Basic Information About the GED Test

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The GED (General Educational Development) test is designed for students who did not finish high school and would like to have more employment opportunities or pursue higher education. The test is given in many states and covers four subjects.
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Purpose of the GED

The General Educational Development (GED) test is the chance for many students who did not finish high school to earn the equivalent of a high school diploma. The GED Testing Program began with the idea that people who don't finish high school often have the same academic aptitude as those who do.

Today, GED Tests are given in roughly 40 states, the District of Columbia, U.S. territories, most Canadian provinces and the Canadian territories. About 700,000 people took some portion of the GED (in 2012, the most recent year reported) to obtain a job, earn a promotion, or qualify for higher education ( The GED underwent a major reconfiguration in 2014 and is now available only on computer at official testing sites.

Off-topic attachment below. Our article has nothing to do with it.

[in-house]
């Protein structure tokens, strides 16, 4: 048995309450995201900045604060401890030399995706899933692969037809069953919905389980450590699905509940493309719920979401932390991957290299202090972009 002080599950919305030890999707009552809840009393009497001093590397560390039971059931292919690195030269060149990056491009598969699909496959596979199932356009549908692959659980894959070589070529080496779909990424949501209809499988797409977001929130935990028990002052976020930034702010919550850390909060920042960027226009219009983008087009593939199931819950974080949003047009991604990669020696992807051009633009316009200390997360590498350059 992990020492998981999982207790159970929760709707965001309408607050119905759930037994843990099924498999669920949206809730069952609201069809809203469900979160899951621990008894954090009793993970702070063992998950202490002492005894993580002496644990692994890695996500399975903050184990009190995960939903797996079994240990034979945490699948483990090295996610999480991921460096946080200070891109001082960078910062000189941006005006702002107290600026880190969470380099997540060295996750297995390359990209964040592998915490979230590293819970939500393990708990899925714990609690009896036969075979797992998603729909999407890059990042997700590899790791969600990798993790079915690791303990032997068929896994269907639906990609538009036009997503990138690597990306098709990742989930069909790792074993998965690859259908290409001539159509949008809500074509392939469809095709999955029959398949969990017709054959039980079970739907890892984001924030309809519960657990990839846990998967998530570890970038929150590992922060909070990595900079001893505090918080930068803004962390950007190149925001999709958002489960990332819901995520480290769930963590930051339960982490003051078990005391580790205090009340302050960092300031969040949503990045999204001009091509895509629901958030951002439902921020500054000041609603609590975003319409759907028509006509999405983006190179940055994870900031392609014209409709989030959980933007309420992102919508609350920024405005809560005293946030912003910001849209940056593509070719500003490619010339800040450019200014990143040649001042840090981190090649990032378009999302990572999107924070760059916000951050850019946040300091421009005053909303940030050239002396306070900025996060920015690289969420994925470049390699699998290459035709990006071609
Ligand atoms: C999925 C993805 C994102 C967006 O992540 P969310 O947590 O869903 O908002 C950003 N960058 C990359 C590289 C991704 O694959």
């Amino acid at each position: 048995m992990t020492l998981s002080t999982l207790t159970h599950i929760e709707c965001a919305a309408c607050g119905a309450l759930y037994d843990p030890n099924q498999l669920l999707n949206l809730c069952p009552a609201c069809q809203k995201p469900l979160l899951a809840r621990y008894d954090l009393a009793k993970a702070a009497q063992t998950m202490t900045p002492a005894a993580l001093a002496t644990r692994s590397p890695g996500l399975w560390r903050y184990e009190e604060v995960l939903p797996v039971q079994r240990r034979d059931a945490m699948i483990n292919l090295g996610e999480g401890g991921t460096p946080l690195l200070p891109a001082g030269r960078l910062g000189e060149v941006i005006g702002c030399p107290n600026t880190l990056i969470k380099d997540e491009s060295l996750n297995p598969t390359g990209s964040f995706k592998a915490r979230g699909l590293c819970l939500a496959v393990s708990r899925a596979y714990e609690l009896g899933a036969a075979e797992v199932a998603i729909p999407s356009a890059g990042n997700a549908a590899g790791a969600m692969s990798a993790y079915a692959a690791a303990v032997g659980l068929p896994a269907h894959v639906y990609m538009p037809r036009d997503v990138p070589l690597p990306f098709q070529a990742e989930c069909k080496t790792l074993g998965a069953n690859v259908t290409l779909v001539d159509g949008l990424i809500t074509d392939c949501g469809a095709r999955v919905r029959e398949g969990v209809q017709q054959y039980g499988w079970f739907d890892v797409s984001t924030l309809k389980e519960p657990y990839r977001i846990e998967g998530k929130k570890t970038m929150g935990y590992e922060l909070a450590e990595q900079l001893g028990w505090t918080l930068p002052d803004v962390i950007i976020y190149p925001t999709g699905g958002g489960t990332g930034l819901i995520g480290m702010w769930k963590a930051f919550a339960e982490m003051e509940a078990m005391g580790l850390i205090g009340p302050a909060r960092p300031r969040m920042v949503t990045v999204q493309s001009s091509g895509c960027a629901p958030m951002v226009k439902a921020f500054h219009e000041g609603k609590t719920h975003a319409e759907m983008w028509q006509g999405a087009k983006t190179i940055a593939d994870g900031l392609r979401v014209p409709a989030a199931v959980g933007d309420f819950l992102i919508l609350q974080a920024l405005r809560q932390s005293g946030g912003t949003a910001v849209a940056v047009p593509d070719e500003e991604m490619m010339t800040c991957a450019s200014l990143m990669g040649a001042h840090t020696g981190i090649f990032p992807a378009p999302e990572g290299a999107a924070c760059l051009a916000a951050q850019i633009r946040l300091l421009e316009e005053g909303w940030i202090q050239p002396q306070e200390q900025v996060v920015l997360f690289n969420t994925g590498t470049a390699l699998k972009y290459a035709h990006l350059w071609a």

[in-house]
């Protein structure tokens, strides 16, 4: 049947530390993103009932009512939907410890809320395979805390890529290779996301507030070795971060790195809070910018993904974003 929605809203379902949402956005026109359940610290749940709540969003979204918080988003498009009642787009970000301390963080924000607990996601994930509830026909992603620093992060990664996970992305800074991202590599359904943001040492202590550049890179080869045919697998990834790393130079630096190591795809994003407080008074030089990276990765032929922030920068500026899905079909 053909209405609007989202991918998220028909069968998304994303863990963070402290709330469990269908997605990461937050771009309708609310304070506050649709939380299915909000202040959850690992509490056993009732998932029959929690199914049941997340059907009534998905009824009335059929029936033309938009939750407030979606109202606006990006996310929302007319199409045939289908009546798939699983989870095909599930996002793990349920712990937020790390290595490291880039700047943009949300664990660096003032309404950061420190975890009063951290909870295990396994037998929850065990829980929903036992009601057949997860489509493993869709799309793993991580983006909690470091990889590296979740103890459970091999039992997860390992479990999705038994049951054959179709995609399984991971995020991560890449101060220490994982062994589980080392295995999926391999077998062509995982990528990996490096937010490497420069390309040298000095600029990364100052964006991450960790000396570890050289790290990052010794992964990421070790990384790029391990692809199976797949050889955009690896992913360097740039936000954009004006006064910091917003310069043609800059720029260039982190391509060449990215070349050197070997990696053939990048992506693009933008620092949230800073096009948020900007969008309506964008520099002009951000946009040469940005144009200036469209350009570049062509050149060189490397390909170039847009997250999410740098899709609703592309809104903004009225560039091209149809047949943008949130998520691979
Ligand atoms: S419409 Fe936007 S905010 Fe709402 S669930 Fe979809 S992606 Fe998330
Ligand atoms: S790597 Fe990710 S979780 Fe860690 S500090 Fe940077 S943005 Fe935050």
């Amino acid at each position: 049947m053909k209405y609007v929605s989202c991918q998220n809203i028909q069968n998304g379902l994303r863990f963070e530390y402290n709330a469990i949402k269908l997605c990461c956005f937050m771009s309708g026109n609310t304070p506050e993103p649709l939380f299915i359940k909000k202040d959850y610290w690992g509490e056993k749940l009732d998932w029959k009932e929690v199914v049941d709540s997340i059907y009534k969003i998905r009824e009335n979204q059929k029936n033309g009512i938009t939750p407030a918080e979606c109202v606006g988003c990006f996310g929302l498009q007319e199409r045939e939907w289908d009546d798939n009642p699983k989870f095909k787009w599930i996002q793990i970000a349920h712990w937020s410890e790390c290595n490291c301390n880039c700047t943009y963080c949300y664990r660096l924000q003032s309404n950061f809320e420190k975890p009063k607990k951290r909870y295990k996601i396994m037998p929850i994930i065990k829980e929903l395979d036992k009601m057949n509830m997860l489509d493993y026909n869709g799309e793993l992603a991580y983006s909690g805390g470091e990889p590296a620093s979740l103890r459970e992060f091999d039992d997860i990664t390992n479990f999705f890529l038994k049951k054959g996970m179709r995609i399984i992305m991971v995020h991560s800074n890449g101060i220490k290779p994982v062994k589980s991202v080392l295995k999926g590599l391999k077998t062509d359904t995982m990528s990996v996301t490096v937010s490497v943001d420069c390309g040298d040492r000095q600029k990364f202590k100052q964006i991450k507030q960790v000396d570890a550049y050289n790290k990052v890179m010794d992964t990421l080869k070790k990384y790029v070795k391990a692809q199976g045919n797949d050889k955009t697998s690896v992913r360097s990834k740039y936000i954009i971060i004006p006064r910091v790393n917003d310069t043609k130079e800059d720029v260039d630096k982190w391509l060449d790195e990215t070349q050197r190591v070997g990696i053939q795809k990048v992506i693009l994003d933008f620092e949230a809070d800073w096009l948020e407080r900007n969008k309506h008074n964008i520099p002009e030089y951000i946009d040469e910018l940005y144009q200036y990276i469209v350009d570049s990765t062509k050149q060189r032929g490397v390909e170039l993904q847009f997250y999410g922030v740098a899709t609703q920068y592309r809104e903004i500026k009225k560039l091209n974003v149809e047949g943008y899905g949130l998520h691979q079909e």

The GED Test covers:

  • Reasoning Through Language Arts
  • Social Studies
  • Science
  • Mathematical Reasoning

The GED Test comes in:

  • English
  • Spanish
  • Braille

Zoom/magnification options and the ability to adjust the color palette are available to all test-takers without special accommodation.

Policies for eligibility vary from state to state, so individuals should research the details for their own location. Generally, adults 18 years of age or older who have not earned a diploma and are not enrolled in a high school may take the GED; those 17 years or younger can often register and take the exam by meeting additional requirements for proof of eligibility.

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